Important Honey Information From 7 FAQs
Here you will find some very useful honey information from several questions which I think are frequently asked by people who are exploring honey use.
Question 1: Can diabetics use honey? I have been told that diabetics can use honey. Is that true?
Ans: For diabetics, it is recommended to start with small dosages, a teaspoon, then gradually increase to two, etc as you monitor your blood sugar closely. Actually, if one has been taking highly processed white table sugar, I don’t see why honey, a much more superior form of sugar cannot be tolerated. As some commercial honeys are adulterated by glucose, starch, cane sugar, and even malt, make sure you are consuming pure quality honey from a trusted supplier. More information on this topic in Is Honey Allowed in Diabetic Diet?
Question 2: Both honey and table sugar contain fructose and glucose. So, chemically they have the same basic sugar units. Is it correct?
Ans: It is true that both honey and table sugar have the same basic sugar units. However table sugar, or sucrose, has glucose and fructose hooked or amalgamated together, whereas if you look at honey properties, fructose and glucose remain in individual units.
Question 3: Invert sugar is sucrose broken down into glucose and fructose. So, honey is an invert sugar. Is it correct?
Ans: This statement is correct. Chemically, honey is invert sugar. It has a mishmash of both glucose and fructose. The only difference is that honey is honey bee-processed, whereas invert sugar (e.g candies) is man-made!
Question 4: Honey contains more calories than table sugar. Does it imply that it is therefore less healthy to eat honey?
Ans: We all know that any excessive intake of calories in any form is not good. Yes, honey has more calories, but we actually need to use less of it since it is sweeter than table sugar. As a result, in the long run, you may in fact consume even less amount of calories that you would with table sugar. Moreover, unlike table sugar which is empty calories, honey has nutritional value.
Question 5: Compared to table sugar, honey is sweetener. This is because it has more fructose which does not convert to energy as efficiently as glucose. So does this mean honey is less healthy?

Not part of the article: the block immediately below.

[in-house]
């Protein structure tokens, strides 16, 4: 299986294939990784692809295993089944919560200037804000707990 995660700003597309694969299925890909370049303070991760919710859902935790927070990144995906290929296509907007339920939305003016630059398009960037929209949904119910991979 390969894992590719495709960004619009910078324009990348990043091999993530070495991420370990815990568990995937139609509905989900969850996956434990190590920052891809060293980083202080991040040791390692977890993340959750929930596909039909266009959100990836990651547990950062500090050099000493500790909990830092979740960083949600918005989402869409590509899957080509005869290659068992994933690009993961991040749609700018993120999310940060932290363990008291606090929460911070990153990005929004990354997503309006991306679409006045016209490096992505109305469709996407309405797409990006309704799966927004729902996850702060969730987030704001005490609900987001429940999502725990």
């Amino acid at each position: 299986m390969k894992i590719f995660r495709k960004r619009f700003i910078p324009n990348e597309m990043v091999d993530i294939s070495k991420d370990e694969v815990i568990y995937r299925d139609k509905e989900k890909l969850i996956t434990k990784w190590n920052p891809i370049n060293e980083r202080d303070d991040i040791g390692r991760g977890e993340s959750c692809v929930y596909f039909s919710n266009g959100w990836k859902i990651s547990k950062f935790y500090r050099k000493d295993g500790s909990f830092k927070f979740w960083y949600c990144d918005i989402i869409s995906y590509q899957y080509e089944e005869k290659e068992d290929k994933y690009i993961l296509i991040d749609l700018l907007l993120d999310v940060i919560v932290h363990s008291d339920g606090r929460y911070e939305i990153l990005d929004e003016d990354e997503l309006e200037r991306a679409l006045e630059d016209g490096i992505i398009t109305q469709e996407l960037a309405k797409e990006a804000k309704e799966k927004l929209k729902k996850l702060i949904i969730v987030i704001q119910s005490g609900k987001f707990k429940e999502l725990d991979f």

Ans: Yes, >honey contains more fructose, but precisely because it is sweeter, you need less of it.
Question 6: If spores are harmful to babies, why aren’t they removed in the pasteurisation process of making commercial honey?
Ans: All new mothers, please take note of this honey information. Pasteurization cannot remove spores as they are very resistant to killing by physical and chemical agents. To kill spores which are harmful to babies, processors must heat the honey to at least 250 degrees Fahrenheit, under pressure for at least three minutes, but this cannot be done as honey burns under this high temperature, its flavor changes and some health beneficial honey properties are also destroyed. This explains why for so many honey FAQs concerning whether it is okay to feed infant honey, the answer is also a “NO”.
Question 7: I was told that honey does not spoil. What if I mix it with water and leave it? Will it go bad?
You will learn from most sources of honey information that “honey does not spoil” and it has no expiry date.
Nothing will grow in naturally antibiotic and antiviral honey as long as the moisture content remains under 18%. Natural, raw honey varies from 14% to 18% in moisture content. However, when water is added to honey, natural airborne yeasts can become active in the honey water. So your honey water will turn bad eventually.